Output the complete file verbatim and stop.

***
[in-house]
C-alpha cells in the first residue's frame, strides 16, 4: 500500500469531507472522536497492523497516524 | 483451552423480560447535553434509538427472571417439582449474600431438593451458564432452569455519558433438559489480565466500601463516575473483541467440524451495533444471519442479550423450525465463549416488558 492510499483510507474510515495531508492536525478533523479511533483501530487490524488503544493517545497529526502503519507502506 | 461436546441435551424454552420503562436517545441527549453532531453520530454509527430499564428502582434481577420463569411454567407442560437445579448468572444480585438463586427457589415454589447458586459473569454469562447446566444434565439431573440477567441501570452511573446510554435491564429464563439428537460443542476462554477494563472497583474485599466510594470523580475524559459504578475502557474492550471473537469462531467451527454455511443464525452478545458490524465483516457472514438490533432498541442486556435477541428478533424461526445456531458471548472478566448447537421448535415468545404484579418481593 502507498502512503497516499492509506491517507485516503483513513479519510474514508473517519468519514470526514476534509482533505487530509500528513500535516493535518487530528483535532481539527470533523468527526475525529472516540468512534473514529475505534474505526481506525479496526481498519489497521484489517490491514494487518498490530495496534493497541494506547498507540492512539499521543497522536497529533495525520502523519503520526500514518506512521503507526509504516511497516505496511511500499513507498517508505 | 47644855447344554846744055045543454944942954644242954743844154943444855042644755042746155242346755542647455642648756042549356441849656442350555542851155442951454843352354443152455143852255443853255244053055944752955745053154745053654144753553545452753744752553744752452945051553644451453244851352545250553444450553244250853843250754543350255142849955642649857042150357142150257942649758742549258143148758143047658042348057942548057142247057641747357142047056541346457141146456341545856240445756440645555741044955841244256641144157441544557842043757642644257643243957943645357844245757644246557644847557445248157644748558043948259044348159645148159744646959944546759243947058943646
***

[in-house]
C-alpha cells in the first residue's frame, strides 16, 4: 500500500469531507472522536497492523497516524 | 483451552423480560447535553434509538427472571417439582449474600431438593451458564432452569455519558433438559489480565466500601463516575473483541467440524451495533444471519442479550423450525465463549416488558 492510499483510507474510515495531508492536525478533523479511533483501530487490524488503544493517545497529526502503519507502506 | 461436546441435551424454552420503562436517545441527549453532531453520530454509527430499564428502582434481577420463569411454567407442560437445579448468572444480585438463586427457589415454589447458586459473569454469562447446566444434565439431573440477567441501570452511573446510554435491564429464563439428537460443542476462554477494563472497583474485599466510594470523580475524559459504578475502557474492550471473537469462531467451527454455511443464525452478545458490524465483516457472514438490533432498541442486556435477541428478533424461526445456531458471548472478566448447537421448535415468545404484579418481593 502507498502512503497516499492509506491517507485516503483513513479519510474514508473517519468519514470526514476534509482533505487530509500528513500535516493535518487530528483535532481539527470533523468527526475525529472516540468512534473514529475505534474505526481506525479496526481498519489497521484489517490491514494487518498490530495496534493497541494506547498507540492512539499521543497522536497529533495525520502523519503520526500514518506512521503507526509504516511497516505496511511500499513507498517508505 | 47644855447344554846744055045543454944942954644242954743844154943444855042644755042746155242346755542647455642648756042549356441849656442350555542851155442951454843352354443152455143852255443853255244053055944752955745053154745053654144753553545452753744752553744752452945051553644451453244851352545250553444450553244250853843250754543350255142849955642649857042150357142150257942649758742549258143148758143047658042348057942548057142247057641747357142047056541346457141146456341545856240445756440645555741044955841244256641144157441544557842043757642644257643243957943645357844245757644246557644847557445248157644748558043948259044348159645148159744646959944546759243947058943646